Grieving community members of East Harlem gathered outside of a shuttered Burger King, the same spot where Kristal Bayron-Nieves, 19, had been murdered just days before, on Wednesday, March 1, 2023. 
During her routine closing tasks, Bayron-Nieves was held at gunpoint while she cleaned out the register. After receiving the money, the shooter fired, killing Bayron-Nieves, and fled the scene.
Family, friends, neighbors, and outreach groups all congregated, bundled up in layers of scarfs and thick jackets on the cold winter evening in a call-to-action effort to reduce the amount of violence that happens in all five boroughs. Getting Out Staying Out’s Chief Advocacy Officer, Omar Jackson, led the event, giving a powerful and motivating message.
“Justice for Krystal! Justice for Krystal! Justice for Krystal!” chanted Jackson with the crowd. 
“A 19-year-old working to make an honest dollar is not going to make it home to her family, no one should have to go through that,” Jackson said. “It is inhumane and cruel to let communities of color to continue living like this, but who better to fix these issues than us? Our children are dying and it is gonna take every one of us to solve it”
New York City Council member Diana Ayala was among the many impassioned speakers in attendance. Ayala was raised in New York, born in Puerto Rico, and has faced many of the same hardships as the community members she has served and represented for nearly two decades. As a relative of Bayron-Nieves, Ayala lamented the tragedy.
“It was her 14-year-old brother who got the call, can you imagine? Getting the call that your sister passed away in the hospital?” said Ayala. “That trauma stays with you, I know, I grew up in the same conditions. That trauma stays with us.”
A message echoed by all of the speakers was that of a need for change. Ayala almost lost her son in the same neighborhood due to gun violence.
“When I was voted in 4 years ago, three days after the election, my own son was almost shot and killed outside our building because he got caught in the middle of a gang dispute,” said Ayala. “It doesn’t matter who you are, it affects all of us.”
In just the past year, East Harlem experienced 62 shootings according to Manhattan borough president, Mark Levine. The goal of many of the crisis management groups that were in attendance, such as Street Corner Resources, Guns Down Life Up, and King of Kings is to not only support families who experience tragedies such as these but also stop more shootings like this from happening in the first place.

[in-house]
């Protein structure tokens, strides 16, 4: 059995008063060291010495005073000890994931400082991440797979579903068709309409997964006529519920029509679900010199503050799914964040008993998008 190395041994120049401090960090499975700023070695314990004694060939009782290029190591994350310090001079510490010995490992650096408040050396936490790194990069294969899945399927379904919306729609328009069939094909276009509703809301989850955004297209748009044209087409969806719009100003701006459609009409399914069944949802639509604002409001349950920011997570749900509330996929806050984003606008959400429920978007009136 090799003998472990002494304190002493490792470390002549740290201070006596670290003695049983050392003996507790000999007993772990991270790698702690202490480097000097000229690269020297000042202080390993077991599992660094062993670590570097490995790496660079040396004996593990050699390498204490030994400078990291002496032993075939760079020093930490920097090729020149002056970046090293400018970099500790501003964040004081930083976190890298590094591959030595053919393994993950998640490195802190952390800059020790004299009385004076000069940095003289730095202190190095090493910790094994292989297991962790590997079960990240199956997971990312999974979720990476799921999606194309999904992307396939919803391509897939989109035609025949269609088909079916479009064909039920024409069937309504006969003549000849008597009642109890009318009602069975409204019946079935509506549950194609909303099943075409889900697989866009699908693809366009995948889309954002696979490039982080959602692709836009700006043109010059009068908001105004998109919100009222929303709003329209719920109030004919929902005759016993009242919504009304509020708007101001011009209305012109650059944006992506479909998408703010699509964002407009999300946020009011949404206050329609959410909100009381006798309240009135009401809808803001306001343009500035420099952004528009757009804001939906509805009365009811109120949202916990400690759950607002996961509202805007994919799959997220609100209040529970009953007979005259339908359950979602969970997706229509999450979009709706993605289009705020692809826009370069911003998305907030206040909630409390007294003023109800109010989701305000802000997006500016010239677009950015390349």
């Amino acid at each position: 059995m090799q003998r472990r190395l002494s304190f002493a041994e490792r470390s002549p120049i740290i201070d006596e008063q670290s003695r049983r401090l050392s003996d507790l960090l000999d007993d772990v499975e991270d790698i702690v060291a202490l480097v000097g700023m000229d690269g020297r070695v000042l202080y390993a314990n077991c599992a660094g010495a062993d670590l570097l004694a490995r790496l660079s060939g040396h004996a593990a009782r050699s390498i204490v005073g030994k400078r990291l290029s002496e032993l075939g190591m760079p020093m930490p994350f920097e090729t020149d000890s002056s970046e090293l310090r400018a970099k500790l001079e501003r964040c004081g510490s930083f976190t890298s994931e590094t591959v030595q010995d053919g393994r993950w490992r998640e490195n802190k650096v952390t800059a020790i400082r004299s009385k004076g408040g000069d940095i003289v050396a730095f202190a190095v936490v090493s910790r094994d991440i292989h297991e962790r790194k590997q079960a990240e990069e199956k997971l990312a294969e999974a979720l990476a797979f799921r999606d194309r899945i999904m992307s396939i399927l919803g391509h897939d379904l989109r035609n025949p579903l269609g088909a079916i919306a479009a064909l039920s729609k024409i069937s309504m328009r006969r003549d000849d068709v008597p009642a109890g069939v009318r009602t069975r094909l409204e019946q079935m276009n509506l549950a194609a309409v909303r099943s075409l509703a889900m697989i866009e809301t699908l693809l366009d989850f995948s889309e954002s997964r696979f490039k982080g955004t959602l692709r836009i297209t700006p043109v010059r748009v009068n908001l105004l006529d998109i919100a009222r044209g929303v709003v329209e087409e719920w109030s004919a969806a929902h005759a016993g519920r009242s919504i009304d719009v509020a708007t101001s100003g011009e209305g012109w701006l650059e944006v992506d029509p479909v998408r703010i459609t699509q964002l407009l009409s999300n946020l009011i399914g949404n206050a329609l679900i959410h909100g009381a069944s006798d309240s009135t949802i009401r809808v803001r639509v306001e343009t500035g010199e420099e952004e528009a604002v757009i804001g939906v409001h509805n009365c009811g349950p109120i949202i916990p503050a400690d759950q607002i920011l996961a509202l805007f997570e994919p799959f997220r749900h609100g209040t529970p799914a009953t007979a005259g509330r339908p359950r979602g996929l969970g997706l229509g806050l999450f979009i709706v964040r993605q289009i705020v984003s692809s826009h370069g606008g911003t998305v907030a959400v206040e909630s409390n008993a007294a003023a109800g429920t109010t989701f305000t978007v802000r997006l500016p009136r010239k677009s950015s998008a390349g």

Iesha Sekou, CEO and founder of Street Corner Resources spoke to all of the organizations who were present, calling for action.
“Our crisis management systems are here and our jobs are to not respond to situations like this but prevent situations like this,” said Sekou. “There is a lot of work to be done. We do not want to have to bury another young woman.” 
New York City Public Advocate, Jumaane Williams spoke passionately about his personal history with gun violence, stating the names of classmates he lost in high school due to shootings, emphasizing how the issue is still left to be addressed. Williams cried out how the choices being made regarding public safety needed to be made in conversation with the community and not just by city officials.
“We all need to stop bickering because in between all the bickering, our people are getting killed,” said Williams. “I want you to imagine a place where there is public safety. I guarantee you that in your vision there is not a policeman on every corner. I guarantee you that in your vision locking your community is their answer. But you know what they do have access to? Quality health care and mental health resources! Jobs for their children, food that is more than just potato chips, and affordable housing with heat!” 
Arissa Jackson, sister of Omar Jackson, howled out for help at the cold croud, claiming to represent all the families across New York who are “crying out for help,” said Jackson. “The countless families who have lost their children, said goodbye to their children that morning and never seen them again, help!”
As someone who has faced the same tragedy Bayron-Nieves’s family, tears streamed down Jackson’s face, sharing the story of the loss of her son. 
“It takes me back to August 7, 2006 when I got the call that my son was shot. What mother ever thinks that when they’re in labor that years later their child would be taken out in this dramatic way?”
In a final effort as a cry for help, the group called for divine intervention by closing in prayer, led by Apostle Stacie Ramos of Garden of Gethsemane Ministries.
“Prayer still changes everything,” said Ramos. “Gracious and eternal father, we know that this was premature and we know that this should not have happened but we thank you now for gathering everyone so we can move forward and have it stop.”
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